George Foster (1977)
The heavy-hitting outfielder his teammates called "Yahtzee" – he loved playing the game in the clubhouse - had one of the greatest individual seasons any Red had ever had or has ever had since he was awarded the National League MVP in 1977.
Foster was a power hitter, but the numbers he put up in 1977 – a year when the Reds finished second, 10 games behind the Dodgers – are almost insanely good:
- Foster led the league in home runs (52), RBI (149), total bases (388) and slugging percentage (.631).
- He also had 197 base hits and a .320 batting average that season.
His 52 home runs and 149 RBI were Reds franchise records that still stand today.
Foster came to the Reds in a trade in 1971 that was definitely in the Reds' favor – the Reds sent minor league pitcher Vern Geishert and shortstop Frank Duffy to the San Francisco Giants, where Foster was playing with his childhood hero, Willie Mays.
The Big Red Machine of the 1970s was complete when manager Sparky Anderson asked Pete Rose to move from the outfield to third base in the middle of the 1974 season, allowing Foster to play left field every day. Foster became the final piece of "The Great Eight" – one of the post potent line-ups ever put on a baseball field.
Barry Larkin (1995)
The ultimate hometown kid who made good.
Larkin grew up in the Cincinnati suburb of Silverton in a family where all the Larkin kids were involved in sports (his brother Byron is the all-time scoring leader for the Xavier Musketeers basketball team).
He was a standout athlete at Moeller High School and went on to the University of Michigan where he was a two-time All-American and the first to win the Big Ten baseball MVP award twice.
The Reds made him their first-round draft pick in 1985. By the next season, his extraordinary defensive and offensive talent saw him make his major league debut.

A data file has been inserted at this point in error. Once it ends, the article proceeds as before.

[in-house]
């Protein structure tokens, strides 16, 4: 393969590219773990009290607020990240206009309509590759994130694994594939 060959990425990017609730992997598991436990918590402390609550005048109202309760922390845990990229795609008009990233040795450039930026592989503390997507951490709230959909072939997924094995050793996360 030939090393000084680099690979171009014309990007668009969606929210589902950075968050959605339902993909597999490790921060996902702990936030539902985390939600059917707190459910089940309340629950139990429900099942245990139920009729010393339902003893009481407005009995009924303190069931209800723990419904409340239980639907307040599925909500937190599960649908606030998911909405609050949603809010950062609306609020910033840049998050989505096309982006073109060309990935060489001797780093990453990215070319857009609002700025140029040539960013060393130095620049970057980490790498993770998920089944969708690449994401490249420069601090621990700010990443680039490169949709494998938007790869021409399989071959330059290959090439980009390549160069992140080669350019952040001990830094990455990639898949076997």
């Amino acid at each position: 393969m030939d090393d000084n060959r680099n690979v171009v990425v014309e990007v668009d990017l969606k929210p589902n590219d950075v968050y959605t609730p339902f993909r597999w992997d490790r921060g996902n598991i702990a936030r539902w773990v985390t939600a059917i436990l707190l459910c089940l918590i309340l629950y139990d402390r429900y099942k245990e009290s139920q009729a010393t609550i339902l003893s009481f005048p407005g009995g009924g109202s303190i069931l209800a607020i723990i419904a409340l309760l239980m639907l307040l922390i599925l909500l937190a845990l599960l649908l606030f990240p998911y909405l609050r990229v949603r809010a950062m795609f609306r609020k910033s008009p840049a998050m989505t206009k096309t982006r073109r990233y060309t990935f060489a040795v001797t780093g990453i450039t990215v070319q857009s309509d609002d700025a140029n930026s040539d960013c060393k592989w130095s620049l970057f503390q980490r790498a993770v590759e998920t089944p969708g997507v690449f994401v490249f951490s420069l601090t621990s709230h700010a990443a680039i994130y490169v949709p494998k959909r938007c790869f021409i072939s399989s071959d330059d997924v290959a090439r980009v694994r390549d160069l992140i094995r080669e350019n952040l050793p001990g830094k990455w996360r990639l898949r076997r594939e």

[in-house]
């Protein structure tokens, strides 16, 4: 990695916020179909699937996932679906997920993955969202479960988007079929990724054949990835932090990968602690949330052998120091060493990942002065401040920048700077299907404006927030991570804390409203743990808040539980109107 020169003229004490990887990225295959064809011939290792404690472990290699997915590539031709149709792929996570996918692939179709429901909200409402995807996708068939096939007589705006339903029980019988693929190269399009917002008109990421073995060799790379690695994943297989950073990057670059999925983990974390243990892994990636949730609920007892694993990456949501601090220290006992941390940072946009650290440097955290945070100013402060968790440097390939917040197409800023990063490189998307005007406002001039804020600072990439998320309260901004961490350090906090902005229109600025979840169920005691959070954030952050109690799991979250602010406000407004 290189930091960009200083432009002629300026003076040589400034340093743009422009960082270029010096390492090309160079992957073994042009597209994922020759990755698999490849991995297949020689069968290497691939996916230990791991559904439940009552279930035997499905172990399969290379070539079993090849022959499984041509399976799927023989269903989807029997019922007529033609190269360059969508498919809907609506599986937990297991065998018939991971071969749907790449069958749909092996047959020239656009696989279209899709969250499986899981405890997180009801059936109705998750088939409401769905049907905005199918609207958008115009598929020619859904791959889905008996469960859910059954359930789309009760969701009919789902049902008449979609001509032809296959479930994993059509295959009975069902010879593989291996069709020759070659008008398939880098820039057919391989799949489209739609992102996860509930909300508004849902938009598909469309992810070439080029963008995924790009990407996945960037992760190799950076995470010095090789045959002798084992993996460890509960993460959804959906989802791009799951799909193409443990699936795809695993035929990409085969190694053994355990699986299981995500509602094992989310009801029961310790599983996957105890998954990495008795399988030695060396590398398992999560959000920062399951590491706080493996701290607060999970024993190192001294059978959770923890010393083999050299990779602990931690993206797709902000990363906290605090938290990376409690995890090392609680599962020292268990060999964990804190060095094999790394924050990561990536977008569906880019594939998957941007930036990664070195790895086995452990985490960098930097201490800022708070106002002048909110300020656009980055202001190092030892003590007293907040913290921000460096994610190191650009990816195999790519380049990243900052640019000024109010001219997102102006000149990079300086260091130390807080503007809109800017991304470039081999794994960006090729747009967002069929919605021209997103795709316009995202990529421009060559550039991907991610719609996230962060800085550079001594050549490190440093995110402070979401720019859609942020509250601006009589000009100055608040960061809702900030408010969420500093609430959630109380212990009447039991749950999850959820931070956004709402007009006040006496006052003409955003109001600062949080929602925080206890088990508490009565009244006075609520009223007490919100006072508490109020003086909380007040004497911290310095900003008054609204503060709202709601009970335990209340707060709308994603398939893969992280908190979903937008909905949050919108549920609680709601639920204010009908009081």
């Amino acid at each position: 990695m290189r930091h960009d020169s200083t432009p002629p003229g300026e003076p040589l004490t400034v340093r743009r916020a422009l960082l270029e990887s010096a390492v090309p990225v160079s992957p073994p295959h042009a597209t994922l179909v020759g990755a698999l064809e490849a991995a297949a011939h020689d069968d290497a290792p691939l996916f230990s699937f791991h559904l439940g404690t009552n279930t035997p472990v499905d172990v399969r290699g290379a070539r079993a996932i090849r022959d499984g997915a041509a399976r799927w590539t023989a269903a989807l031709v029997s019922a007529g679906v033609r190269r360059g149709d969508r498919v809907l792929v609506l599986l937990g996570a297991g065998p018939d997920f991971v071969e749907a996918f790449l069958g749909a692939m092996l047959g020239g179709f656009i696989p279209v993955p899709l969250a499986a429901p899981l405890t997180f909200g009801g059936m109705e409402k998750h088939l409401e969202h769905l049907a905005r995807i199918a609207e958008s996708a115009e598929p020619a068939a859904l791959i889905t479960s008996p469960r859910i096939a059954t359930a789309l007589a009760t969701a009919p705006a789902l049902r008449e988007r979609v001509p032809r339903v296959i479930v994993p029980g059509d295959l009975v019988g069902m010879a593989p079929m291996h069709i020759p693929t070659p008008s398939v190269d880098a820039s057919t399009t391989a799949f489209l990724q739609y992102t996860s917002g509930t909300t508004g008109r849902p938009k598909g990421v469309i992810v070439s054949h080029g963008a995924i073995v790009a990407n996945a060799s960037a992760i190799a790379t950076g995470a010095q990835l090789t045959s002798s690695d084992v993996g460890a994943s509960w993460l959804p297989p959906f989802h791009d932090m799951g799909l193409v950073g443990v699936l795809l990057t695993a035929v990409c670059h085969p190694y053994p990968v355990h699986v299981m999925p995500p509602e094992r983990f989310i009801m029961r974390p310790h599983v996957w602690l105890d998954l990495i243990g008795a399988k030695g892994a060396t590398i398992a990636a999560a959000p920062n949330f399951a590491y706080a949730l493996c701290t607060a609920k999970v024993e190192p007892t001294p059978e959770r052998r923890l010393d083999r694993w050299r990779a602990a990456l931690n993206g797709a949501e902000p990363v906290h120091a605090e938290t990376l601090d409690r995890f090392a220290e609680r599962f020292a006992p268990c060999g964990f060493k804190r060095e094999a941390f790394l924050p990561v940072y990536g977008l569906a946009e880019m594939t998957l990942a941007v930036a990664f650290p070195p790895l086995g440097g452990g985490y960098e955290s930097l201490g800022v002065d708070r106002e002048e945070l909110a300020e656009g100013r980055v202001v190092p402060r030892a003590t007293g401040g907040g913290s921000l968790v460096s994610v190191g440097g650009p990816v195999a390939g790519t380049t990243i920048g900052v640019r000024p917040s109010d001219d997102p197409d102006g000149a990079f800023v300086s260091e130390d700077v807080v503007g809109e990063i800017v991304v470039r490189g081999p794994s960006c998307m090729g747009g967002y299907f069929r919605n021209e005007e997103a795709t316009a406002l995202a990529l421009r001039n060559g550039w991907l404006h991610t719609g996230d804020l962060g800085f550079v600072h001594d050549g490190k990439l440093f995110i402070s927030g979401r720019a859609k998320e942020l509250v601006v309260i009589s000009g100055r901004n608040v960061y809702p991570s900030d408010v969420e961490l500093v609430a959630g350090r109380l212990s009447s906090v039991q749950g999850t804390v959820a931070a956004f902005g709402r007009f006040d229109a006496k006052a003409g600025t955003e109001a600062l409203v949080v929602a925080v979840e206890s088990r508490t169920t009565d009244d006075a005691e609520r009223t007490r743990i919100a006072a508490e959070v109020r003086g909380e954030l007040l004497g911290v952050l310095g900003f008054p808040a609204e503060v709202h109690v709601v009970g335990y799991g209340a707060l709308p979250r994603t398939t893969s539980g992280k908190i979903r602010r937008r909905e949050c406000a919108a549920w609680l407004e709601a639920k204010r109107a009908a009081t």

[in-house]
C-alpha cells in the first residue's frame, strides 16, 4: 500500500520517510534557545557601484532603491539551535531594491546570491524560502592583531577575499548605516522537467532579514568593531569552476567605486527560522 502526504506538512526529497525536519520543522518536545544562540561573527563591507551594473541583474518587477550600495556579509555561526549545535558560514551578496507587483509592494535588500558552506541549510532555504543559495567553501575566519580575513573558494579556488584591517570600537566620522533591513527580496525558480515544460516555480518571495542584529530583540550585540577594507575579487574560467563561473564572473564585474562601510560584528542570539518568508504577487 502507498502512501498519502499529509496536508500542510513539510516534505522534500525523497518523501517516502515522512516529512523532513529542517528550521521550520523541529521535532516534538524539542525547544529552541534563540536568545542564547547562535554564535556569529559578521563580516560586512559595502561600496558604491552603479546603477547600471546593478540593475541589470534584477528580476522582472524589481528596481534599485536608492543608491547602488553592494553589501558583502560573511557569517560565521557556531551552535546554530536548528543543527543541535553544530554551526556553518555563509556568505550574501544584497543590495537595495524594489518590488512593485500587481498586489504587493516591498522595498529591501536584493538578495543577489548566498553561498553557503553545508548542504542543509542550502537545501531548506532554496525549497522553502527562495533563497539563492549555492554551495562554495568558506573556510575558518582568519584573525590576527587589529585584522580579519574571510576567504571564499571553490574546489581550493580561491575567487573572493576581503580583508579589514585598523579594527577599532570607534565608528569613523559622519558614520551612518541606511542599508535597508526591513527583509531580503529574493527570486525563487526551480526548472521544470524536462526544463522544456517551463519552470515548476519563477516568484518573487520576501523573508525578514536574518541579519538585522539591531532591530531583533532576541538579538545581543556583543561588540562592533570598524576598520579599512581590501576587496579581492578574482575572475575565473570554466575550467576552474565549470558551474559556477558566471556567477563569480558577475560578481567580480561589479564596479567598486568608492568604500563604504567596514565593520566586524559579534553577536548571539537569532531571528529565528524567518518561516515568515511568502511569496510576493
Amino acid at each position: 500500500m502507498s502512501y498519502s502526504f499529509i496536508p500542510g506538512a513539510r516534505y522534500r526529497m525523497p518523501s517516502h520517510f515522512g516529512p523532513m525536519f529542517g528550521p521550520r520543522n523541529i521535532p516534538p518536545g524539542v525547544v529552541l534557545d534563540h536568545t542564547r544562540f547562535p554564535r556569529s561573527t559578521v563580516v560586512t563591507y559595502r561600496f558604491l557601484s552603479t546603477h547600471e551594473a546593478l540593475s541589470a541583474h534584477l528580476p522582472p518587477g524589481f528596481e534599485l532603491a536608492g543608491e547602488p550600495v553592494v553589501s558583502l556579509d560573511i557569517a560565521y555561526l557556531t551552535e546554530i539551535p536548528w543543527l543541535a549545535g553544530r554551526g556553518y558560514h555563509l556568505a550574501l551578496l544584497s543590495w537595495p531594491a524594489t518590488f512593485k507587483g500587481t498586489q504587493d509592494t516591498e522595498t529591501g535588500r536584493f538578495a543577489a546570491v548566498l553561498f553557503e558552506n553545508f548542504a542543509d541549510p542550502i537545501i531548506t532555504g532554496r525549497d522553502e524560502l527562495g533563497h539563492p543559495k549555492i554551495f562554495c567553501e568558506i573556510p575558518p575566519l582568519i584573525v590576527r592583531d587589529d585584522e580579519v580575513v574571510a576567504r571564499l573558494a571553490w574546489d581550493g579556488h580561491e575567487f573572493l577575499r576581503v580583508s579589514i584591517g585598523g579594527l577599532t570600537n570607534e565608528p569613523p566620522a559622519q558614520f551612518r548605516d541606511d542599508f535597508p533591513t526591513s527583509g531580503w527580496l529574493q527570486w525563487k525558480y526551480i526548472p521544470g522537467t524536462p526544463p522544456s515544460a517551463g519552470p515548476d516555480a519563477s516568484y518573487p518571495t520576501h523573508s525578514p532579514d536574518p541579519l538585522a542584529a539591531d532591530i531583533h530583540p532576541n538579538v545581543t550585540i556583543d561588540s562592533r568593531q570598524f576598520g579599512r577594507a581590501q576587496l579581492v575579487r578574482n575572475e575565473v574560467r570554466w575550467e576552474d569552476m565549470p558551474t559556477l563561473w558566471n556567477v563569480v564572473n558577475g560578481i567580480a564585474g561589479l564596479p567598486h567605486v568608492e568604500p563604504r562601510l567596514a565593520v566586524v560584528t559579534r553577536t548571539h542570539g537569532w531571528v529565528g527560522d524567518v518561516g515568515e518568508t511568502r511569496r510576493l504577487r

Larkin won the NL MVP in 1995, a year when the Reds won the National League West crown and went to the playoffs. He hit .319 that year, with 15 home runs and 61 RBI.
But in fact, the next season, 1996, was probably the best of his 19-year major league career, with 33 home runs and 89 RBI. It was also the year when he became the first shortstop in history to record 30 home runs (36) and 30 stolen bases (32) in a single season.
At the age of 40, Larkin played his last major league game on October 3, 2004. In 2012, he was voted into the Baseball Hall of Fame in Cooperstown.
Joey Votto (2010)
Go to Great American Ball Park on any given day – or night – and count the number of kids and adults wearing jerseys with the name Votto and the number 19 on the back.
They are everywhere.
For the past 13 seasons, the left-handed hitting first basemen – a native of Toronto – has been the favorite of Reds fans – even in a year like 2019 when the 35-year-old has been off to a slow start at the plate.
Still, the influence Votto – considered one of the smartest hitters in the game – has had on his younger teammates like Jesse Winker and Derek Dietrich is immeasurable.
Votto was the Reds' second round draft pick in 2002. He labored in the minor leagues before getting his shot at being a major leaguer at a September call-up in 2007. After being called up Sept. 1, he hit a home run in his second major league at bat and hit .321 over 24 games.
In May 2009, he was batting .357 when he went on the disabled list, where he stayed for the next three weeks. It was reported that Votto was suffering from deep depression and anxiety over the sudden death of his father the summer before. He got the help he needed and was soon back in the line-up, finishing the season with a .322 batting average.
In 2010, Votto was on fire. He hit .324, with 37 home runs and 113 RBI. That was more than enough to earn him the National League MVP.